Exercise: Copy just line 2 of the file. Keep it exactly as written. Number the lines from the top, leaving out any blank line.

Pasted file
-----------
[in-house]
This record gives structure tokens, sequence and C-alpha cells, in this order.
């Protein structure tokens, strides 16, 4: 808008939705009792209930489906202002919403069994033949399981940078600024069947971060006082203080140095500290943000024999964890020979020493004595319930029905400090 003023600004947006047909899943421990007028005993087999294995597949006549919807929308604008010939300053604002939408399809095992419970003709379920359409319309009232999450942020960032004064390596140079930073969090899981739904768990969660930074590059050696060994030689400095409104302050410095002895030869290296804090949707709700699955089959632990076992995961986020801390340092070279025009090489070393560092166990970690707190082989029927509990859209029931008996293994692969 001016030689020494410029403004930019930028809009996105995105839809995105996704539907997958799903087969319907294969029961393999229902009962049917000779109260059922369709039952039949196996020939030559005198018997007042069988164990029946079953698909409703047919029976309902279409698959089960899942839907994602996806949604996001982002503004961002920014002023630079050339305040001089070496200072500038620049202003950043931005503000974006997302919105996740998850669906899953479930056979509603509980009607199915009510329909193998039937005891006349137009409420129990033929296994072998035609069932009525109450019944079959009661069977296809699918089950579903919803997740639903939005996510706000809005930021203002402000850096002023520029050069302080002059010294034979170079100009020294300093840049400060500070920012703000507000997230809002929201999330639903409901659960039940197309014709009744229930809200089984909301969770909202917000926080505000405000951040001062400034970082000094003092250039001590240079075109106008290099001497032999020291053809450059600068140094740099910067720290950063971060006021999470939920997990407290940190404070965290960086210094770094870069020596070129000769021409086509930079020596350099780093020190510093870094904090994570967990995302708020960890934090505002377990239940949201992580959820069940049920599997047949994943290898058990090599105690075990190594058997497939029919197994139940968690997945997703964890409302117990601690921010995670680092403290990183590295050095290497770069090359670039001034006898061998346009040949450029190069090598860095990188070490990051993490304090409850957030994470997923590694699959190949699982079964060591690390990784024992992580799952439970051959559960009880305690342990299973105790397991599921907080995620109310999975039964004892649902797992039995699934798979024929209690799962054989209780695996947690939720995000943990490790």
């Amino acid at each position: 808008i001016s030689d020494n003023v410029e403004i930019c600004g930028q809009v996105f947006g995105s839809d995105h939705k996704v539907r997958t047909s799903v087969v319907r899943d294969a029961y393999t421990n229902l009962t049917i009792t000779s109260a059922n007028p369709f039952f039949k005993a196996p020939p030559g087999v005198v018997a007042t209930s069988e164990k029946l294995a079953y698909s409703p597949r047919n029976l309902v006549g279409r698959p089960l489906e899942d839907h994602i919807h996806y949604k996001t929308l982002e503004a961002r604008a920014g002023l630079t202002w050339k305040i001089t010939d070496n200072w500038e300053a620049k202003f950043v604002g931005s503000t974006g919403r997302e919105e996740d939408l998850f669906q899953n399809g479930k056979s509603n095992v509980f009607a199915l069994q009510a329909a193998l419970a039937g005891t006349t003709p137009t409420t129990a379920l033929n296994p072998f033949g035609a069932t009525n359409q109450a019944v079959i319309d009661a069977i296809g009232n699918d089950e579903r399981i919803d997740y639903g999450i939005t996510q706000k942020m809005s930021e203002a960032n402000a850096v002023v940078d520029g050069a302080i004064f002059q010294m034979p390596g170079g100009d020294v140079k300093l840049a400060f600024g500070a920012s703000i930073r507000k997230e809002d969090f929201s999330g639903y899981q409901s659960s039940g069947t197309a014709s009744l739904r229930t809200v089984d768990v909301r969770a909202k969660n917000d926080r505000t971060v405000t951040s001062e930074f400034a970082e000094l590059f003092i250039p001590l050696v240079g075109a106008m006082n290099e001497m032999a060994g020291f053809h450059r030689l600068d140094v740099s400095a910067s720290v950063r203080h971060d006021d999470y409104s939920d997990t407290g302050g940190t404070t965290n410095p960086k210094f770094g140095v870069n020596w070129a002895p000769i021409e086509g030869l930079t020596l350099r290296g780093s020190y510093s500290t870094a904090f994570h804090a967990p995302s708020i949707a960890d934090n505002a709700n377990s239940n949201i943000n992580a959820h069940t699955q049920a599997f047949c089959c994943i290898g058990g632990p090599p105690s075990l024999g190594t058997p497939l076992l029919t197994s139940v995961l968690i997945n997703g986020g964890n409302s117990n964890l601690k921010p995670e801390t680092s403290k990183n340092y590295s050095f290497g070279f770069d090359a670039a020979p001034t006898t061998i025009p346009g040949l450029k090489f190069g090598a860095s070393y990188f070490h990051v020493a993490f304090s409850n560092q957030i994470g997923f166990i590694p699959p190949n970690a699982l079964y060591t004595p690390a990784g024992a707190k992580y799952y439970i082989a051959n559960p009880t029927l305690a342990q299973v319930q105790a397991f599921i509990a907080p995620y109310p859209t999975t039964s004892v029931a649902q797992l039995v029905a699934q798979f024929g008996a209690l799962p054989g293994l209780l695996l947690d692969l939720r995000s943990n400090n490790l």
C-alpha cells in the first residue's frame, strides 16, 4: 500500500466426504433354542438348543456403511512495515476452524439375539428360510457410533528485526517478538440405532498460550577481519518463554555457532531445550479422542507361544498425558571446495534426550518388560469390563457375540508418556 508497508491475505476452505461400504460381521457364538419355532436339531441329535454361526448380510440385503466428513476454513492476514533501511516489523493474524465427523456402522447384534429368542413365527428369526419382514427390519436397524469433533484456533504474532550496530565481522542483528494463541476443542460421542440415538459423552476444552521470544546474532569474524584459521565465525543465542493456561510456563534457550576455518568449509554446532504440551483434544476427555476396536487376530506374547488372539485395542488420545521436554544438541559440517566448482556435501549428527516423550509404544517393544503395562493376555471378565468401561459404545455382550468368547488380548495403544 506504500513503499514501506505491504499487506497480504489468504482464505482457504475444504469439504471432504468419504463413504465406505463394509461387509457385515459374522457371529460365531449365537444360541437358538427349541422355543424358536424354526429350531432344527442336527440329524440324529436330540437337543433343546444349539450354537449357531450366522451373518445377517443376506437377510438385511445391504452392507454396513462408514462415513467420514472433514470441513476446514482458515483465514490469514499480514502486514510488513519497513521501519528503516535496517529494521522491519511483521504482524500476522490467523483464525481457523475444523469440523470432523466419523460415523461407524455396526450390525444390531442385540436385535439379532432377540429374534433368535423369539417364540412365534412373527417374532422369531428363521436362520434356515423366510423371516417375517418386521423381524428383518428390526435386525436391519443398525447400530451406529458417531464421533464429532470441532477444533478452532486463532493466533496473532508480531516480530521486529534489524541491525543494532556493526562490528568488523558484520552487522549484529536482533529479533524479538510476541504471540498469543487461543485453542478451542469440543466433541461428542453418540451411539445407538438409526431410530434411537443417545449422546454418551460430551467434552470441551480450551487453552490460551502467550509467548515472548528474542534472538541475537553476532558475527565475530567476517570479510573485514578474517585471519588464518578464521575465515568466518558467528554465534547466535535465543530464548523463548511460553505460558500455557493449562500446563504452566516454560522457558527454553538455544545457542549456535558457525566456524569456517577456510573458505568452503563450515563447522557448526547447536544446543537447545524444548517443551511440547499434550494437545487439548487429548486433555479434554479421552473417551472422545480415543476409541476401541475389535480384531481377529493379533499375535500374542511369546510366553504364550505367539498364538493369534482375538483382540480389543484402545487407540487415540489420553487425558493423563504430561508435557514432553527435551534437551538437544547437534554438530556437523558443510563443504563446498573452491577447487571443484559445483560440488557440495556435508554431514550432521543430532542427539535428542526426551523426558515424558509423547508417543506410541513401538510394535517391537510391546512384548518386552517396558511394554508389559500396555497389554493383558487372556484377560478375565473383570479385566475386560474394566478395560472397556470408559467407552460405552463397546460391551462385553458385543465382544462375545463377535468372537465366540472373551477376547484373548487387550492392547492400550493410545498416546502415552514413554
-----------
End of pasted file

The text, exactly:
This record gives structure tokens, sequence and C-alpha cells, in this order.